I often wash my hands, test, and bolus in the bathroom at most restaurants (though I’d be perfectly comfortable doing it at the table) because it’s quiet and gives me time to consider the carbs/insulin/timing, etc. At the table, I’m sometimes more likely to be doing it while talking with friends or family and I don’t give my calculations the same attention I do when I have a moment of breathing room and freshly washed hands. If it’s just me and my husband, I test at the table b/c we sometimes talk about how much insulin I’m putting on board and how I’m going to dual wave my bolus. But when I’m with others, I think I often rush through it absentmindedly while in the midst of conversation.

Hi. I just got mine last weekend. I watched the DVD…(most of it anyway) and then had a 3hr training. During that I was put on the pump. I didn’t do a saline or anything. It’s not that hard. I did bend my cannula the first time I changed it but overall it hasn’t been that bad. I wish I would have gotten the 522 but the sent me the 722. I am only using around 30u daily so the 522 would have been more than sufficient. Good luck!

I think the online training is the most useful and reading the book Pumping Insulin by John Walsh. You can read the manual cover to cover if you want, but I suggest that you pace yourself since you obviously have enough to read!!

I used saline in the pump for the first week, pretending it was insulin, using the Bolus wizard. Looking at how much insulin it was suggesting I had, I realised the carb ratio was way out, so I could ‘play’ with carb ratios for a few days until the amount looked more like the real thing.

It also got me used to pressing all the buttons so I became more confident with it. The online tutor is brilliant and well worth going through. Just start easy, doing the bolus before meals so you get the hang of it. It’s actually easy once you start trying but I was terrified I’d do something stupid, and I did! But it didn’t matter as it was only saline and I soon learned.

Good luck, once you are pumping you will feel so much more healthy and your A1c will soon plummet!

I was seeing a nurse that had me on the lantis and a pen for meals. She gave me info on the pump and said to let her know if I would like to go on it. I thought about it and I contacted my doc and he signed the paper and faxed it to medtronic. I received the pump and suppies then I called the nurse to hook me up… she was on vacation. So I read the book and watched the video and thought about hooking it up. So after thinking about it, I hooked the pump up. I had already taken my lantis so I just used the pump for boluses that day. The next day I figured out what the basil rate would be compared to what I was taking of lantis.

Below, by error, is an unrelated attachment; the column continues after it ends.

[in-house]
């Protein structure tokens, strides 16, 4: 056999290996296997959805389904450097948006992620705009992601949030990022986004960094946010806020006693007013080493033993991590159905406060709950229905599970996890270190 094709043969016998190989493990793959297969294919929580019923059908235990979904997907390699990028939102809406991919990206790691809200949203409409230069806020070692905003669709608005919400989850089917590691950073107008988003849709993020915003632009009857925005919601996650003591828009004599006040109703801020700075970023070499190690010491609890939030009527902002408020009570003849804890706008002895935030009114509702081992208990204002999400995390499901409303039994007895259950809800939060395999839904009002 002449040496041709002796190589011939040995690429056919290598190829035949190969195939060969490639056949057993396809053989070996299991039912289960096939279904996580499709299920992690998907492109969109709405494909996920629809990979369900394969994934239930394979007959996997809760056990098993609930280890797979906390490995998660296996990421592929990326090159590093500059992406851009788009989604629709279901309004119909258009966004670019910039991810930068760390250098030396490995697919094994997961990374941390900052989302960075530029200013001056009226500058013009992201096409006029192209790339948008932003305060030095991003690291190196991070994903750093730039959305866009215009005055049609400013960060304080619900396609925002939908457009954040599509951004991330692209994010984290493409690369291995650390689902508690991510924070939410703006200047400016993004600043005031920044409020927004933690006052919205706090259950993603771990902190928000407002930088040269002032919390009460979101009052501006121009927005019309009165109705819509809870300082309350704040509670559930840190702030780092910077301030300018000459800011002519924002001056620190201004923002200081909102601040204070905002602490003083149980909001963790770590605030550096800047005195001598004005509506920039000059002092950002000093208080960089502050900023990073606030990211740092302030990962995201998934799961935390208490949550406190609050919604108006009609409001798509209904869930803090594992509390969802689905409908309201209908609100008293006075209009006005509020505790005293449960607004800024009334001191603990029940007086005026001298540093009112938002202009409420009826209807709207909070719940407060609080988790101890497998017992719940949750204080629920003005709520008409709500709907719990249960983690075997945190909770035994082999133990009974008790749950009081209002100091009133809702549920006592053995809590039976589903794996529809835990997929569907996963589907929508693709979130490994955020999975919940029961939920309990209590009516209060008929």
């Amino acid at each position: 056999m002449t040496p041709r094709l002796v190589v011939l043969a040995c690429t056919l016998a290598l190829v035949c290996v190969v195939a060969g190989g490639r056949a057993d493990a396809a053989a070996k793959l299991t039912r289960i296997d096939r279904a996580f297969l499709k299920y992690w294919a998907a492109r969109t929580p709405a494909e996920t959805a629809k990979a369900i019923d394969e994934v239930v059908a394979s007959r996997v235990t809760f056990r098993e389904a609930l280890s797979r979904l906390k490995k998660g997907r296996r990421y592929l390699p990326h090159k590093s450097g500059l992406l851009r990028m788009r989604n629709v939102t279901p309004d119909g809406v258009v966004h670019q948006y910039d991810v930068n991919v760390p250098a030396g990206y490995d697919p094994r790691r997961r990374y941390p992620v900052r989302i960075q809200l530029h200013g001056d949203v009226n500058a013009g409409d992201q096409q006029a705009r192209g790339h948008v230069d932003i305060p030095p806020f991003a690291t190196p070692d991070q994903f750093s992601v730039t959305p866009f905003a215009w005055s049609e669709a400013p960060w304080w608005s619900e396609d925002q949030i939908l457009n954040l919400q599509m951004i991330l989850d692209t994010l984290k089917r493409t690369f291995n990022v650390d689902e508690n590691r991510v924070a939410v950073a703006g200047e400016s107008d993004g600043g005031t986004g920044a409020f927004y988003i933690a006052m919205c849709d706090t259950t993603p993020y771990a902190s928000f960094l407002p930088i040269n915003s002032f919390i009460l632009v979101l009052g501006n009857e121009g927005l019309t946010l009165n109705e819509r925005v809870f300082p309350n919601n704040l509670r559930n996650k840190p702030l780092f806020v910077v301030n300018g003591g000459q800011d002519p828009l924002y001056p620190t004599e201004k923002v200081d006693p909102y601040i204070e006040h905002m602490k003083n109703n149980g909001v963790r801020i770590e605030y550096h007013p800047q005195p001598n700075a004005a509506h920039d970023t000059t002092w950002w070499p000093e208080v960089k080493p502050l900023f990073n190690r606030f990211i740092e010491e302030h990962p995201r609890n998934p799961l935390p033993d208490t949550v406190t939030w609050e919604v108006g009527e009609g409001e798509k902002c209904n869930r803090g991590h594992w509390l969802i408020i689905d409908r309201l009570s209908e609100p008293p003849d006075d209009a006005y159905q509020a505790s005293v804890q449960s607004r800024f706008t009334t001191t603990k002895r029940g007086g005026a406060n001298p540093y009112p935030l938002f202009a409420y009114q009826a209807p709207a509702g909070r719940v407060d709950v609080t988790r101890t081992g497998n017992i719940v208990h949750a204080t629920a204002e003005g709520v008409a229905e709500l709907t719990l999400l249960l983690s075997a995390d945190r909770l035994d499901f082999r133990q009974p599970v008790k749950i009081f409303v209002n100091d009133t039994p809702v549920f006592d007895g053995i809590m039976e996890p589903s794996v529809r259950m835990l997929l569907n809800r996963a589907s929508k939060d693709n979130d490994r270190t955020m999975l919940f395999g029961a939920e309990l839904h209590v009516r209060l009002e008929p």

So after a few weeks or so the nurse called me and asked if I thought anymore about going on the pump… I said I have been on it for a month. She was shocked and wanted to see me and make sure everything was ok. To make a long story short everything was fine… she was shook up a little. But in your case play it safe and get your doctors or nurses help. Let me know how you make out.Good Luck.

Get them to send you samples of both tubing lengths so you can try them out. I’ve always preferred the longer, personally, but everyone else I know likes the shorter. You’ll never know unless you try 'em.

I had been on shots for thirty years, for most of those thirty years they didn’t have the fast acting insulin . I would give a shot in the morning and one at night and hope for the best and most of the time I felt like crap… sorry for the bad word. I have been on the pump for eight.and feel great. Atleast on the pump you have some kind of control, if you have a high you can give a bolus to bring it down. One thing I did with my pump,was to cut a hole in my pocket and run the tube in my pants to the pump and no one can see it. When I first got it I had it on my belt and kind of felt funny about it. But thats my story, I hope it helps.

I chose the 722 even though I use 30u daily. I prefer it because it means that I do not need to refill the reservoir as often AND the screen is bigger so that if I start to use the CGMS, I think that I will see more (not sure if that is true).

My mom is an R.N. When my sister and I were first diagnosed, she had just gotten hired at a hospital and when they found out that she had two diabetic daughters they let her go. That was before all the fancy ADA laws though. That has to suck for you!

I heard that being a traveling nurse was really cool though!

Minimed has a thing called “Pump School Online” on their website for the CGM and theat type of pump. I don’t know if it is any better or worse than the dvd you got but you might want to check it out. I did the CGM one the night before putting mine on, but there were still a lot of things that my CDE taught me that were not in the books or online.

Congratulations on your new pump and CGM!